…Xi Jinping is highly skilled at domestic power-play, but his economic, social and geopolitical strategies have proved counterproductive. They are alienating the very people upon whose hard work and enterprise wealth-creation depends. They have turned the world’s most powerful nation from a benign partner into a hostile opponent. Regression and closure have replaced the reform and opening which gave people hope, some freedom and new opportunities in earlier decades.

From Politico: is China’s head of the UN’s Food and Agricultural Organization serving Beijing’s interests rather than the world’s?

Stephen Roach on why his quarter century as a starry-eyed China bull has ended

In 2017, Xi kicked off the 19th party congress with a regression to Marxist ideology that immediately became known as “Xi Jinping Thought”. Consumer-led rebalancing was de-emphasised. An anti-corruption campaign became less about purging wrongdoers from the party and more about eliminating Xi’s political rivals and consolidating his power. Xi’s geostrategic muscularity broke from Deng’s low-key “hide and bide” posture and led to a major conflict with the US.

But 2022 was the ultimate wake-up call for China optimists…

Took him 10 years to get it.

Russian number-two Dmitry Medvedev’s predictions for 2023, concluding with the immortal phrase…

Season greetings to you all, Anglo-Saxon friends, and their happily oinking piglets!

(On ThreadReader here, if it goes missing – but the original has comments, such as ‘I predict you will fall from a window’.)

Of possible interest to fans of Middle Eastern music: Silent Night in quarter-tone harmonization

Headline of the Year nominees

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6 Responses to Mid-hibernation links

  1. Chinese Netizen says:

    That kind of painfully obsequious and over-the-top anal tongue swabbing should be embarrassing for even the Global Times.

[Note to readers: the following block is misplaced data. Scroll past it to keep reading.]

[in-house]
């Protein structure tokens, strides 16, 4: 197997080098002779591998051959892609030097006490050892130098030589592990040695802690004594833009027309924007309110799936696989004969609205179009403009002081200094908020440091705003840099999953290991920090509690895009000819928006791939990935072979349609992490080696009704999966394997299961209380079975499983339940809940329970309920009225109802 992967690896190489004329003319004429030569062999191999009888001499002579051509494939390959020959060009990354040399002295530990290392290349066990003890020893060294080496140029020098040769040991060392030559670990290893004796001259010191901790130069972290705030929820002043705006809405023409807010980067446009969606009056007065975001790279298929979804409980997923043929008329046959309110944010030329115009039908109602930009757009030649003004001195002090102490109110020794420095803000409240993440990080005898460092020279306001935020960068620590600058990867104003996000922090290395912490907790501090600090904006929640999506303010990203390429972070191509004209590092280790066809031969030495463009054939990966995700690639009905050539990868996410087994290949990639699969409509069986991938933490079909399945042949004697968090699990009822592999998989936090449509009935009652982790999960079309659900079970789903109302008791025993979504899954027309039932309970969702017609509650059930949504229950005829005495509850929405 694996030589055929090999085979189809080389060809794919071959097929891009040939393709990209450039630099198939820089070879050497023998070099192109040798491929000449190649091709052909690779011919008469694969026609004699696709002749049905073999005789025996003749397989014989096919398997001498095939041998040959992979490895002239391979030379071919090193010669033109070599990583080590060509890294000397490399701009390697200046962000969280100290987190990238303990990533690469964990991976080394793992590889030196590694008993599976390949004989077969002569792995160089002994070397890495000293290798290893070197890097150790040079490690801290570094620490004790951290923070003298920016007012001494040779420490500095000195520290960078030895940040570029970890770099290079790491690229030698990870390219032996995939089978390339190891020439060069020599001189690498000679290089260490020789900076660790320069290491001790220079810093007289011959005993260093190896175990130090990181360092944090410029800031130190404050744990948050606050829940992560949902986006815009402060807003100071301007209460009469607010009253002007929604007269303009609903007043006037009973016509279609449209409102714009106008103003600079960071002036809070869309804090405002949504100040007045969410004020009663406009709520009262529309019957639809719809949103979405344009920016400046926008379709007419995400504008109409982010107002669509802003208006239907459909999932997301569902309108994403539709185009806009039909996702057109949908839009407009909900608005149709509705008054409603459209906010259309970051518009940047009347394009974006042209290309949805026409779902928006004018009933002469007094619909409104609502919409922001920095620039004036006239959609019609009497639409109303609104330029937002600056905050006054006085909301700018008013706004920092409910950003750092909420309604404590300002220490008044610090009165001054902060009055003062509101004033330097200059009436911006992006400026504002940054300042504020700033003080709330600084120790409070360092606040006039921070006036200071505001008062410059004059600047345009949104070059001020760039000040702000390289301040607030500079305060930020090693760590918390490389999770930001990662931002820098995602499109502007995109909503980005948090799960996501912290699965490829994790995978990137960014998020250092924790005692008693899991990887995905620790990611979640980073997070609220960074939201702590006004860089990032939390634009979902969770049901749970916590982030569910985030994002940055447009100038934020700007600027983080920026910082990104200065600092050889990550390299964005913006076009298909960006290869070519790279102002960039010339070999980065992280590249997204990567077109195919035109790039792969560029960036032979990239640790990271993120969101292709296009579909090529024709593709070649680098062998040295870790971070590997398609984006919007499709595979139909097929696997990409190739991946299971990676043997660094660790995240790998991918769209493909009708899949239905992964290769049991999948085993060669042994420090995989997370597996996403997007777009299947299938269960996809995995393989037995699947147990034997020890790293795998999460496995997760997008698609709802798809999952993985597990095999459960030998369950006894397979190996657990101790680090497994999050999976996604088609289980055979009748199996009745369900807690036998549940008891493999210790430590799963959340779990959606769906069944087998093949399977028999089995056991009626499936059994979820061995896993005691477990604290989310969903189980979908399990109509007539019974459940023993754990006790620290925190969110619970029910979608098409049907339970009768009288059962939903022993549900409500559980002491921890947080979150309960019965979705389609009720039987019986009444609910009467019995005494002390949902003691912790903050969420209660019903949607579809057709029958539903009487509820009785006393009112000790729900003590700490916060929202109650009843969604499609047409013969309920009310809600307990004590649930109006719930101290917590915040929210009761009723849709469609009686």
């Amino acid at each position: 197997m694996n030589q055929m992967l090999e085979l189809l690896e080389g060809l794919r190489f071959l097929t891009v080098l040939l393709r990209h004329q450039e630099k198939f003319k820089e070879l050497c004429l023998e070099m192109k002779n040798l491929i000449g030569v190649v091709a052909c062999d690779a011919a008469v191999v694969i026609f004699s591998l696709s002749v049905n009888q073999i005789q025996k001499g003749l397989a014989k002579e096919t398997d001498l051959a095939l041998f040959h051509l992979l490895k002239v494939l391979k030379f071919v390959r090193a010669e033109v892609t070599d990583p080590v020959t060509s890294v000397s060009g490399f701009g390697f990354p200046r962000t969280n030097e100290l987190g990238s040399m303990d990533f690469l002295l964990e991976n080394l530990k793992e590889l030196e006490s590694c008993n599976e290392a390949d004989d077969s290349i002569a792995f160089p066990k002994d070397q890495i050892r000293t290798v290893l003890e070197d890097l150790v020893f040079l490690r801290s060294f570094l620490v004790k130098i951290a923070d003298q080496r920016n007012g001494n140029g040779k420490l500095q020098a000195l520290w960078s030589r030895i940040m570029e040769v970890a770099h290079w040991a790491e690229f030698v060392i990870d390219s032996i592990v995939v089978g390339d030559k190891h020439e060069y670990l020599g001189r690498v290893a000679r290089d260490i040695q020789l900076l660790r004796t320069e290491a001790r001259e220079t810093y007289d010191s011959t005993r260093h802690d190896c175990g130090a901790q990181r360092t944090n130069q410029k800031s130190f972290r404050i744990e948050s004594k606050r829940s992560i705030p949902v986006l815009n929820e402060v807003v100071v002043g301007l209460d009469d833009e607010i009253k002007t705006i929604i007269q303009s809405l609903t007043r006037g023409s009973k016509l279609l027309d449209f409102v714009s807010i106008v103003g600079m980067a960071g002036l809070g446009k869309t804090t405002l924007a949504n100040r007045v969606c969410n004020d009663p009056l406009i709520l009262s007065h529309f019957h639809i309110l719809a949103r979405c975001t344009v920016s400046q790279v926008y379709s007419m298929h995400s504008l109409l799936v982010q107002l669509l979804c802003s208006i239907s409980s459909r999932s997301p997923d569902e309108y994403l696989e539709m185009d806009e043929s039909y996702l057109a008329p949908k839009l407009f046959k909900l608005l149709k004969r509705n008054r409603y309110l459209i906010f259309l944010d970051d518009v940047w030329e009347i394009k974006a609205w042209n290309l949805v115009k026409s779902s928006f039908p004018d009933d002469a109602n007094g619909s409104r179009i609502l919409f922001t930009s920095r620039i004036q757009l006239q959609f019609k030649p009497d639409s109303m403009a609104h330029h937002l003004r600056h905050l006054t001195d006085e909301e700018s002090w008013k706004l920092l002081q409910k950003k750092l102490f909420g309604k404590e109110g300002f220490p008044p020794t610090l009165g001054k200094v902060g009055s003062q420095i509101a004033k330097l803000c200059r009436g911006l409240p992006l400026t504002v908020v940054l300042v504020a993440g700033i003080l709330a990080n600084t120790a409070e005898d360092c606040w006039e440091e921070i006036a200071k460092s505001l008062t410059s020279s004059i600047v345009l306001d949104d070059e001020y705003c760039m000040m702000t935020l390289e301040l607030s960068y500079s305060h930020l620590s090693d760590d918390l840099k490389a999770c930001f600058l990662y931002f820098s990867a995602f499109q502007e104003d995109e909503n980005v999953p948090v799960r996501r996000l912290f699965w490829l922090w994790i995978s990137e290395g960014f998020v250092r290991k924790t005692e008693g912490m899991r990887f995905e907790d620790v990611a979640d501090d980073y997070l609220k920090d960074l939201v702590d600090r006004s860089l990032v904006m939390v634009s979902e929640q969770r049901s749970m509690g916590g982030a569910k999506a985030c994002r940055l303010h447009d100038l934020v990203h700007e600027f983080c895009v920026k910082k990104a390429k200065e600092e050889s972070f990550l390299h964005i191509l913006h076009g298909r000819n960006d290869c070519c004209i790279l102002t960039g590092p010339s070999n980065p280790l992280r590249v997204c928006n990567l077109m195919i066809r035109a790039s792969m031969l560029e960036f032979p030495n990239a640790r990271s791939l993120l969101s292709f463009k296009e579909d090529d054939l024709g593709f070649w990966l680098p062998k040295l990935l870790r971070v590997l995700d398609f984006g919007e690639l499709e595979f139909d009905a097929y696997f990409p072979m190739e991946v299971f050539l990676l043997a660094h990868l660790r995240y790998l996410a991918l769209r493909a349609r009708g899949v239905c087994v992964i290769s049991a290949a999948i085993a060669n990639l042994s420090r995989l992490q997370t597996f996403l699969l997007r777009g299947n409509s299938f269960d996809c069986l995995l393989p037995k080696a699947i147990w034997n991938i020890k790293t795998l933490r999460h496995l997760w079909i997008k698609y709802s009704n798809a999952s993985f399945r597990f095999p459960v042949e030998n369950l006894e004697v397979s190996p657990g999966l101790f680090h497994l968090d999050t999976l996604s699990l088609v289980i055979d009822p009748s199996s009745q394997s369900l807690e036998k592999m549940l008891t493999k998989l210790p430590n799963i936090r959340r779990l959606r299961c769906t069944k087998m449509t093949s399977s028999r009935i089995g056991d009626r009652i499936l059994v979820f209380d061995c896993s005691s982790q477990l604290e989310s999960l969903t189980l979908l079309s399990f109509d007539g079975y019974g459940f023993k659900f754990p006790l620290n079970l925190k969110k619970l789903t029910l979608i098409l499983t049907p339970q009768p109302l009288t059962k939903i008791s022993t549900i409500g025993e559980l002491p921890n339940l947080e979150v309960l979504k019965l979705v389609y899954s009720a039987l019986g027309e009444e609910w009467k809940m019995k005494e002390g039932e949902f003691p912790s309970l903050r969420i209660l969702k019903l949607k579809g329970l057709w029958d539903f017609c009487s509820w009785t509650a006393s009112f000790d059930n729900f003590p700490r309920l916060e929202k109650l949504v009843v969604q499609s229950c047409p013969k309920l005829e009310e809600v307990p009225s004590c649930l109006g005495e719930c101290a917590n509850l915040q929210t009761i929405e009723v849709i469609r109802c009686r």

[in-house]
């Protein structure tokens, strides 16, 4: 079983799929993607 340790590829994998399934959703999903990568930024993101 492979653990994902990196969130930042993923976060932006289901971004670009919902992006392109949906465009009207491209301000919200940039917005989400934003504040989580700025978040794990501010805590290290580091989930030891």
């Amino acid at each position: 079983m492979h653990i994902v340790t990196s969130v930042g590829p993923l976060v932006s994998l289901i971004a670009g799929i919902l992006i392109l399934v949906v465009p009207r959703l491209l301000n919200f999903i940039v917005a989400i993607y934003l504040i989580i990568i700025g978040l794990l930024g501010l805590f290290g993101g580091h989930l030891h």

Or not.

  2. reductio says:

    That Silent Night rendition was ear-opening in more ways than one. It connects nicely with the GT article as I now realise that my hearing has also been the victim of Western colonization along with “my” body (actually owned by the cis-misogynist-capitalist power structure). Hoping for 2023 that John Lee pushes for an eighth tone non-imperialist Hong Kong anthem to rouse the masses at sporting events.

  3. Mary Melville says:

    The rush to open the border is not for the benefit of our side, it is to ensure that HK shares the burden of providing medical care for thousands of seriously infected who will pore in and relatives desperate to find medicines to take back. Coincidentally the 20th anniversary of the introduction of Sars here.
    On the bright side our pharma stores will take it in.

  4. reductio says:

    On a more serious “Freakonomics” note. Isn’t lots of dead elderly people an overall positive for the Chinese economy? No long term state burden caring for chronically sick. Offspring have more cash to spend as they are no longer paying for care and/or medical fees. Finally, it eases, if only a little bit, China’s demographic skewness. Not trying to be a dick here, but once the initial crush on hospitals is over, what are the downsides from an economic POV?

    @ Mary Melville

    Won’t be long before the first fights break out. My money is on East Rail with its shortened carriages, or Shueng Shui (welcome back parallel traders!)

  5. so says:

    Solvent Sober Night is bested by https://youtu.be/-TGKJ9MgCOQ since the Queen of Sheba is prettier than thou.

  6. Mary Melville says:

    Whoops typo, meant of course RAKE it in! Agree East Rail will be best avoided, the shorter trains are already bulging. Who came up with that bright idea????? Extend the lines but shorten the trains, only in Honkers.